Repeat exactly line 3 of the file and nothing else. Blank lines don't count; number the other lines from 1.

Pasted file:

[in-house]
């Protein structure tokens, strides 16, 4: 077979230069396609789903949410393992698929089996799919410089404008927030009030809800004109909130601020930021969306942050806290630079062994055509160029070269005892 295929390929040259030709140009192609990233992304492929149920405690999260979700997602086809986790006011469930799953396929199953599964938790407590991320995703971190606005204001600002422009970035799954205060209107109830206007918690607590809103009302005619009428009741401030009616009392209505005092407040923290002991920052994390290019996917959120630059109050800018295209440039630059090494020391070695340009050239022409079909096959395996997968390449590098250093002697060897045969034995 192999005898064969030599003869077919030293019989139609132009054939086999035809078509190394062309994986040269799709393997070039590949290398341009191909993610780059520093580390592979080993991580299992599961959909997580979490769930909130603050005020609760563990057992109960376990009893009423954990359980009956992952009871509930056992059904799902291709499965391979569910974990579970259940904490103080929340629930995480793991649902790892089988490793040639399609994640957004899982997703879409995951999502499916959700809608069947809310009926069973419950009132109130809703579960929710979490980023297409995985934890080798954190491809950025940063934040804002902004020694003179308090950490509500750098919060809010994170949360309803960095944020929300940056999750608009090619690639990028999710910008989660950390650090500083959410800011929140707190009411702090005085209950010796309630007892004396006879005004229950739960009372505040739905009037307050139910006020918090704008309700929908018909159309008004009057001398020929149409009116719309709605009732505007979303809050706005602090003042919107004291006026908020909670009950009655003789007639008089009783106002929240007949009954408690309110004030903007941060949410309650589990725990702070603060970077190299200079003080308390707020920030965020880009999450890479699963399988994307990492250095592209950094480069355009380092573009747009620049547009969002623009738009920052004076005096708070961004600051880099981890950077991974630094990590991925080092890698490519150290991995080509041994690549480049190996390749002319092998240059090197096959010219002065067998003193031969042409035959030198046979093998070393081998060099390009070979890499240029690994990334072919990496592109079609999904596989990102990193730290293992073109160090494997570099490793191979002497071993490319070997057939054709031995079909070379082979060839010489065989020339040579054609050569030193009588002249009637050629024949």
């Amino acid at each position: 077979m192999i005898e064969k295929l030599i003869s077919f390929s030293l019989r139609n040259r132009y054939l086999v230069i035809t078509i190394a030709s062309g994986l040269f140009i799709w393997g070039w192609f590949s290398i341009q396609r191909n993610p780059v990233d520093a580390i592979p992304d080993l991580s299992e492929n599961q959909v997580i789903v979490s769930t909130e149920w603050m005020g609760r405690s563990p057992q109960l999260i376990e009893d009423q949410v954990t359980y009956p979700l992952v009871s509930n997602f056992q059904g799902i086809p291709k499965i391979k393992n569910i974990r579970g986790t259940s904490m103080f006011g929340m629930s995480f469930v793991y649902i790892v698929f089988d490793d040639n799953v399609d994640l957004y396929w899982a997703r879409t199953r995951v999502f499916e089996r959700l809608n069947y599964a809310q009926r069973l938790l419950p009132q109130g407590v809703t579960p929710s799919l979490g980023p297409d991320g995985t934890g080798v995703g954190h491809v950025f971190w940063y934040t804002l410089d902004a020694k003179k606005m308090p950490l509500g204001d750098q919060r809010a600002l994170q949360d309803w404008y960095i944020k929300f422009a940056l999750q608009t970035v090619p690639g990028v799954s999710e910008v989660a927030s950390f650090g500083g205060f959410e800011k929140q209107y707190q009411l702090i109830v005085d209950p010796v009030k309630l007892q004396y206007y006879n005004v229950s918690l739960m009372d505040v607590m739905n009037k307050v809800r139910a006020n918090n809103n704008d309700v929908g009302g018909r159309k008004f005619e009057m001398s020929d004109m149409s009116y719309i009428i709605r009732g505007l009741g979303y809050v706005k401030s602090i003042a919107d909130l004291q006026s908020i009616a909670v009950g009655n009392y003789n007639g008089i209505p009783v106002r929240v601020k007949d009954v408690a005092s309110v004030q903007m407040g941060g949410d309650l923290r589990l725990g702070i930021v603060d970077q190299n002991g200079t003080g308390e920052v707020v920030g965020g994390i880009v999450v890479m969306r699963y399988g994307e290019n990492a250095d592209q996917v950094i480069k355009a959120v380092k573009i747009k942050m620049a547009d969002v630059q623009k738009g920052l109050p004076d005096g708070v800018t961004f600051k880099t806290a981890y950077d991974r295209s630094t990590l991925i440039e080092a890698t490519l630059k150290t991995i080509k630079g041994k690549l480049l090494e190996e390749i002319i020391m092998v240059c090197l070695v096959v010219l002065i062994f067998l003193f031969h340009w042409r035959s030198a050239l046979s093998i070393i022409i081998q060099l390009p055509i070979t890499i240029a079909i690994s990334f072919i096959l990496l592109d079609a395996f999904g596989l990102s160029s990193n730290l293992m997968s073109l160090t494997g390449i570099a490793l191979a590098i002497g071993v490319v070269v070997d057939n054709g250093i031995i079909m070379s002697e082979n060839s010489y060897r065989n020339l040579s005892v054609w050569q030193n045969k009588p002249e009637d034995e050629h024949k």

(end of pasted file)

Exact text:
């Amino acid at each position: 077979m192999i005898e064969k295929l030599i003869s077919f390929s030293l019989r139609n040259r132009y054939l086999v230069i035809t078509i190394a030709s062309g994986l040269f140009i799709w393997g070039w192609f590949s290398i341009q396609r191909n993610p780059v990233d520093a580390i592979p992304d080993l991580s299992e492929n599961q959909v997580i789903v979490s769930t909130e149920w603050m005020g609760r405690s563990p057992q109960l999260i376990e009893d009423q949410v954990t359980y009956p979700l992952v009871s509930n997602f056992q059904g799902i086809p291709k499965i391979k393992n569910i974990r579970g986790t259940s904490m103080f006011g929340m629930s995480f469930v793991y649902i790892v698929f089988d490793d040639n799953v399609d994640l957004y396929w899982a997703r879409t199953r995951v999502f499916e089996r959700l809608n069947y599964a809310q009926r069973l938790l419950p009132q109130g407590v809703t579960p929710s799919l979490g980023p297409d991320g995985t934890g080798v995703g954190h491809v950025f971190w940063y934040t804002l410089d902004a020694k003179k606005m308090p950490l509500g204001d750098q919060r809010a600002l994170q949360d309803w404008y960095i944020k929300f422009a940056l999750q608009t970035v090619p690639g990028v799954s999710e910008v989660a927030s950390f650090g500083g205060f959410e800011k929140q209107y707190q009411l702090i109830v005085d209950p010796v009030k309630l007892q004396y206007y006879n005004v229950s918690l739960m009372d505040v607590m739905n009037k307050v809800r139910a006020n918090n809103n704008d309700v929908g009302g018909r159309k008004f005619e009057m001398s020929d004109m149409s009116y719309i009428i709605r009732g505007l009741g979303y809050v706005k401030s602090i003042a919107d909130l004291q006026s908020i009616a909670v009950g009655n009392y003789n007639g008089i209505p009783v106002r929240v601020k007949d009954v408690a005092s309110v004030q903007m407040g941060g949410d309650l923290r589990l725990g702070i930021v603060d970077q190299n002991g200079t003080g308390e920052v707020v920030g965020g994390i880009v999450v890479m969306r699963y399988g994307e290019n990492a250095d592209q996917v950094i480069k355009a959120v380092k573009i747009k942050m620049a547009d969002v630059q623009k738009g920052l109050p004076d005096g708070v800018t961004f600051k880099t806290a981890y950077d991974r295209s630094t990590l991925i440039e080092a890698t490519l630059k150290t991995i080509k630079g041994k690549l480049l090494e190996e390749i002319i020391m092998v240059c090197l070695v096959v010219l002065i062994f067998l003193f031969h340009w042409r035959s030198a050239l046979s093998i070393i022409i081998q060099l390009p055509i070979t890499i240029a079909i690994s990334f072919i096959l990496l592109d079609a395996f999904g596989l990102s160029s990193n730290l293992m997968s073109l160090t494997g390449i570099a490793l191979a590098i002497g071993v490319v070269v070997d057939n054709g250093i031995i079909m070379s002697e082979n060839s010489y060897r065989n020339l040579s005892v054609w050569q030193n045969k009588p002249e009637d034995e050629h024949k």